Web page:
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Monday, August 11, 2008 6:17 PM

Lending Standards Tighten Again In US And Eurozone

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The results of the July 2008 Senior Loan Officer Opinion Survey on Bank Lending Practices is out. Let's take a look at some of the highlights. (Click on any chart in this series to see a sharper image)

Commercial and industrial lending

About 60 percent of domestic banks—a slightly larger fraction than in the April survey—reported having tightened lending standards on commercial and industrial (C&I) loans to large and middle-market firms over the past three months. About 65 percent of those institutions—up notably from roughly 50 percent in the April survey—also indicated that they had tightened their lending standards on C&I loans to small firms over the same period.

Commercial real estate lending

About 80 percent of domestic banks — a fraction similar to that in the April survey — reported having tightened their lending standards on commercial real estate loans over the past three months.

Residential real estate lending

Large majorities of domestic respondents reported having tightened their lending standards on prime, nontraditional, and subprime residential mortgages over the previous three months. About 75 percent of domestic respondents—up from about 60 percent in the previous survey—indicated that they had tightened their lending standards on prime mortgages.

Consumer lending

About 65 percent of domestic banks—up notably from about 30 percent in the April survey—indicated that they had tightened their lending standards on credit card loans over the past three months, and about the same fraction of respondents—up from roughly 45 percent in the April survey—reported having tightened standards on consumer loans other than credit card loans.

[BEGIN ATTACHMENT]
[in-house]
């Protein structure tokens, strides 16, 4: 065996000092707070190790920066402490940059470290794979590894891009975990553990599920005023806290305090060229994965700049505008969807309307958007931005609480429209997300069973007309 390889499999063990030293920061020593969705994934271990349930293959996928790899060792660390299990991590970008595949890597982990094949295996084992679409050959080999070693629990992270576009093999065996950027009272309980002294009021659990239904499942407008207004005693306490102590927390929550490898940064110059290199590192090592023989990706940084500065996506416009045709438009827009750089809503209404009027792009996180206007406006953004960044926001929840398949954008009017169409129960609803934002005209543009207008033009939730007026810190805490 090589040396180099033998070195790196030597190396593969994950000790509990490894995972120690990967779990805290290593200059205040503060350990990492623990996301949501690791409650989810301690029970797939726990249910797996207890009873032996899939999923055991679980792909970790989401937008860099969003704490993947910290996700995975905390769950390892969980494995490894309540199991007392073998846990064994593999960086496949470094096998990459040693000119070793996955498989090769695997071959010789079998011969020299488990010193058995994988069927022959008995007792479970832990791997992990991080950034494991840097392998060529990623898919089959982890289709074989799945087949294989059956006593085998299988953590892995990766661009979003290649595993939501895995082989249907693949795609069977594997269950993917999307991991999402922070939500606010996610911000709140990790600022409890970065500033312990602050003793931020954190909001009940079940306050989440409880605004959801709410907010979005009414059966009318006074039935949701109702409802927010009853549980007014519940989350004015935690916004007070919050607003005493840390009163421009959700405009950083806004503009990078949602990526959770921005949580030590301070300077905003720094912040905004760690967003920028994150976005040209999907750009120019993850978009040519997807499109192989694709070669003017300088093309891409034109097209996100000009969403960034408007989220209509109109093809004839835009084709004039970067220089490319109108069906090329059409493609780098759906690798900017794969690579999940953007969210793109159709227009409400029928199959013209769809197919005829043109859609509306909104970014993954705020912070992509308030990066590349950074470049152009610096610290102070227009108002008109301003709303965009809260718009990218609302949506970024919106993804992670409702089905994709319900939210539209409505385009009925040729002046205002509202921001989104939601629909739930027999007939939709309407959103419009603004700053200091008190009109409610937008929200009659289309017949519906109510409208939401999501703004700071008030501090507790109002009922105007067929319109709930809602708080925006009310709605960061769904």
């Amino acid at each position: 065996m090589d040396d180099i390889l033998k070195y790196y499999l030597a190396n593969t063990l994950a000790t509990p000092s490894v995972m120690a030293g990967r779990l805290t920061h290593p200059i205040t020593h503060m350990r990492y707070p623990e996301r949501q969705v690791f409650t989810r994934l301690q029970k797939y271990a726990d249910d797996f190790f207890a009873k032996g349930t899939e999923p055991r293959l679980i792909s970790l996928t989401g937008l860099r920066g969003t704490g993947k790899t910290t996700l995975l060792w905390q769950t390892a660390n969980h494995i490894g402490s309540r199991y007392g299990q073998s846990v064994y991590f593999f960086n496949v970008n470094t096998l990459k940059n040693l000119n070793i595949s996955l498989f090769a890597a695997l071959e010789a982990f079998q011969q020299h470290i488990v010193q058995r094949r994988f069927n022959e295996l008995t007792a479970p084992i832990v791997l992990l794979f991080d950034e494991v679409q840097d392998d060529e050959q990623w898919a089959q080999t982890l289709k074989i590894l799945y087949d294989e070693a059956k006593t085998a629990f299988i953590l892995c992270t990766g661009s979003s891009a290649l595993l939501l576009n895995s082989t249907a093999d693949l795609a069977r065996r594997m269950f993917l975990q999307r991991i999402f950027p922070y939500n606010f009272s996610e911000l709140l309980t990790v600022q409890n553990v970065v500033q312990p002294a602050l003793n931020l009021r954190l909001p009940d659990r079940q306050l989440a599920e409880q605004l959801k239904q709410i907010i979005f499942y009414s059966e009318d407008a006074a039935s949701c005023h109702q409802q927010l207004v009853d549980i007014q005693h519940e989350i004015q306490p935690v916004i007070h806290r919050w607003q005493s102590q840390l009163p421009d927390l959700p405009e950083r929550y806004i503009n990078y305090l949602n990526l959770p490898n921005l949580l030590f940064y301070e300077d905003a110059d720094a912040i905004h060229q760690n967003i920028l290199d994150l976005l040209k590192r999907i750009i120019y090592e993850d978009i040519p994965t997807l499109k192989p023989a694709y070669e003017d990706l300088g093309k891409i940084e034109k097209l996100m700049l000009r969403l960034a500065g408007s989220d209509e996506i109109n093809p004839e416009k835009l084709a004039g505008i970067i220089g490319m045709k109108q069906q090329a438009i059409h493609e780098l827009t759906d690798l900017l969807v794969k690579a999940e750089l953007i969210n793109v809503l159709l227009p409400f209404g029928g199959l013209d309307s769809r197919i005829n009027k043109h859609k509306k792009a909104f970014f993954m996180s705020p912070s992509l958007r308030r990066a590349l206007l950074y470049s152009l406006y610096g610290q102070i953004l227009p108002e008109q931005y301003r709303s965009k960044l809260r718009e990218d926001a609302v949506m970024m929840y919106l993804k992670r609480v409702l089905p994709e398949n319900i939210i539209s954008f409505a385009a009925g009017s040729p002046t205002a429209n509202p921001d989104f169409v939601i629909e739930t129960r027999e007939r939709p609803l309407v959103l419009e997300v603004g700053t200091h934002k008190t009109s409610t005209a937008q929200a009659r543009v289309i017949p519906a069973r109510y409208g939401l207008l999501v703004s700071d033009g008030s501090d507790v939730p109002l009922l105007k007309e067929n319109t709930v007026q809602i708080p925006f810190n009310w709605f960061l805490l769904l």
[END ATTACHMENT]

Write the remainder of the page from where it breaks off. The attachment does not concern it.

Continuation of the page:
Banks In Eurozone Tighten Again

The Wall Street Journal is reporting Banks in Euro Zone Tighten Lending Again.
Banks in the euro zone continued to tighten lending standards during the second quarter amid a deteriorating economic outlook, and criteria could become even tighter, according to the European Central Bank's July Bank Lending Survey.
"The ongoing tightening of bank credit standards and the further weakening in demand for bank loans strengthens our belief that the euro-zone credit cycle is turning sharply lower," said Martin van Vliet, an economist at ING Bank. The Fed's July Senior Loan Officer survey should be released soon - and will probably show banks tightened lending standards in the U.S. too.

The Credit Crunch continues. And the 2nd half recovery - projected by many economists - has been cancelled.
Money Market 'Plagued' by Libor That Fed Can't Reduce

Bloomberg is reporting Money Market 'Plagued' by Libor That Fed Can't Reduce.
A year after central banks started to pump trillions of dollars into the financial system to end a seizure in credit markets caused by subprime mortgages, cash is about as tight as it's ever been.

The U.S. market for commercial paper, or short-term IOUs, backed by assets such as mortgages has shrunk 40 percent from its peak in July 2007. The amount borrowed in pounds between banks in the U.K. fell by 70 percent in June from a record in February 2007. The European Central Bank received $100 billion of bids for the $25 billion it offered to financial institutions on July 29, the most since the sales began in December.

Efforts by the Federal Reserve, ECB and Swiss National Bank to shore up the world's biggest banks and promote lending have had limited success. The London interbank offered rate, the basis for at least $150 trillion of financial products, is within 0.06 percent of the highest since November 1999 compared with the Fed's benchmark interest rate.

"The money markets have ceased to function as they should, as nothing has been resolved with regards to the lack of trust between banks," said Marius Daheim, a senior bond strategist in Munich at Bayerische Landesbank, Germany's second-biggest state- owned bank. "This is why you're seeing such demand for central bank money 12 months on from the start of the crunch. These measures were only supposed to be temporary, and they're looking increasingly permanent."
The credit crunch continues. Banks do not want to lend and consumers are reluctant to borrow. Writeoffs and expected writeoffs continue to rise. This is as one would expect in deflation.

Mike "Mish" Shedlock
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